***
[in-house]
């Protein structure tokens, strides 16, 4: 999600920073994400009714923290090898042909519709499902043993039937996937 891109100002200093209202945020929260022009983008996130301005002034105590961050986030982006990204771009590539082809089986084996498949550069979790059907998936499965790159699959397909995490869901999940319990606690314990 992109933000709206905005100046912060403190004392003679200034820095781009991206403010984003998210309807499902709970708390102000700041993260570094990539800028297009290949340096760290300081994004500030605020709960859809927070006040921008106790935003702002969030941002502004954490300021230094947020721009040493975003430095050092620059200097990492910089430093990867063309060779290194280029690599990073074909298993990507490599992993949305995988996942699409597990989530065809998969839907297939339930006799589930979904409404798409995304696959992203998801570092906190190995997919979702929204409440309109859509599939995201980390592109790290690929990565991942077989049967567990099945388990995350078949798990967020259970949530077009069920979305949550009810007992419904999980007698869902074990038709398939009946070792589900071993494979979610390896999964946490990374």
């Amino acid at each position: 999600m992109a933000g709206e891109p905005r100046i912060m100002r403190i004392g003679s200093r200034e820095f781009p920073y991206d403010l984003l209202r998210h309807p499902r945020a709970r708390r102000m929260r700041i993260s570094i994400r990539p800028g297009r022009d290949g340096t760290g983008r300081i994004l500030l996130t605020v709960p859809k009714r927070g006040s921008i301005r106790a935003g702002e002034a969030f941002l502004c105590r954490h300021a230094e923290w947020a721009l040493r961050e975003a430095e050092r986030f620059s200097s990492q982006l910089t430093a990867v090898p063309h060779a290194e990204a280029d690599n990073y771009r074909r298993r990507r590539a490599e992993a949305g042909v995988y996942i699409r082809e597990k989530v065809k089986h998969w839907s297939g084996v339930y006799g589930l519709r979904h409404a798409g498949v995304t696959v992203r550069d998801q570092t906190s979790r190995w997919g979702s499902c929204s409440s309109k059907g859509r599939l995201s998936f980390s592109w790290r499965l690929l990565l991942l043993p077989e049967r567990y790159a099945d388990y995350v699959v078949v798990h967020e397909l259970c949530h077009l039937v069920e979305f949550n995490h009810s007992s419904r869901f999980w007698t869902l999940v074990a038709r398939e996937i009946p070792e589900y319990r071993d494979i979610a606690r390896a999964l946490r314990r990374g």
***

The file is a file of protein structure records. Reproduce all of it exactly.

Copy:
[in-house]
């Protein structure tokens, strides 16, 4: 999600920073994400009714923290090898042909519709499902043993039937996937 891109100002200093209202945020929260022009983008996130301005002034105590961050986030982006990204771009590539082809089986084996498949550069979790059907998936499965790159699959397909995490869901999940319990606690314990 992109933000709206905005100046912060403190004392003679200034820095781009991206403010984003998210309807499902709970708390102000700041993260570094990539800028297009290949340096760290300081994004500030605020709960859809927070006040921008106790935003702002969030941002502004954490300021230094947020721009040493975003430095050092620059200097990492910089430093990867063309060779290194280029690599990073074909298993990507490599992993949305995988996942699409597990989530065809998969839907297939339930006799589930979904409404798409995304696959992203998801570092906190190995997919979702929204409440309109859509599939995201980390592109790290690929990565991942077989049967567990099945388990995350078949798990967020259970949530077009069920979305949550009810007992419904999980007698869902074990038709398939009946070792589900071993494979979610390896999964946490990374």
């Amino acid at each position: 999600m992109a933000g709206e891109p905005r100046i912060m100002r403190i004392g003679s200093r200034e820095f781009p920073y991206d403010l984003l209202r998210h309807p499902r945020a709970r708390r102000m929260r700041i993260s570094i994400r990539p800028g297009r022009d290949g340096t760290g983008r300081i994004l500030l996130t605020v709960p859809k009714r927070g006040s921008i301005r106790a935003g702002e002034a969030f941002l502004c105590r954490h300021a230094e923290w947020a721009l040493r961050e975003a430095e050092r986030f620059s200097s990492q982006l910089t430093a990867v090898p063309h060779a290194e990204a280029d690599n990073y771009r074909r298993r990507r590539a490599e992993a949305g042909v995988y996942i699409r082809e597990k989530v065809k089986h998969w839907s297939g084996v339930y006799g589930l519709r979904h409404a798409g498949v995304t696959v992203r550069d998801q570092t906190s979790r190995w997919g979702s499902c929204s409440s309109k059907g859509r599939l995201s998936f980390s592109w790290r499965l690929l990565l991942l043993p077989e049967r567990y790159a099945d388990y995350v699959v078949v798990h967020e397909l259970c949530h077009l039937v069920e979305f949550n995490h009810s007992s419904r869901f999980w007698t869902l999940v074990a038709r398939e996937i009946p070792e589900y319990r071993d494979i979610a606690r390896a999964l946490r314990r990374g």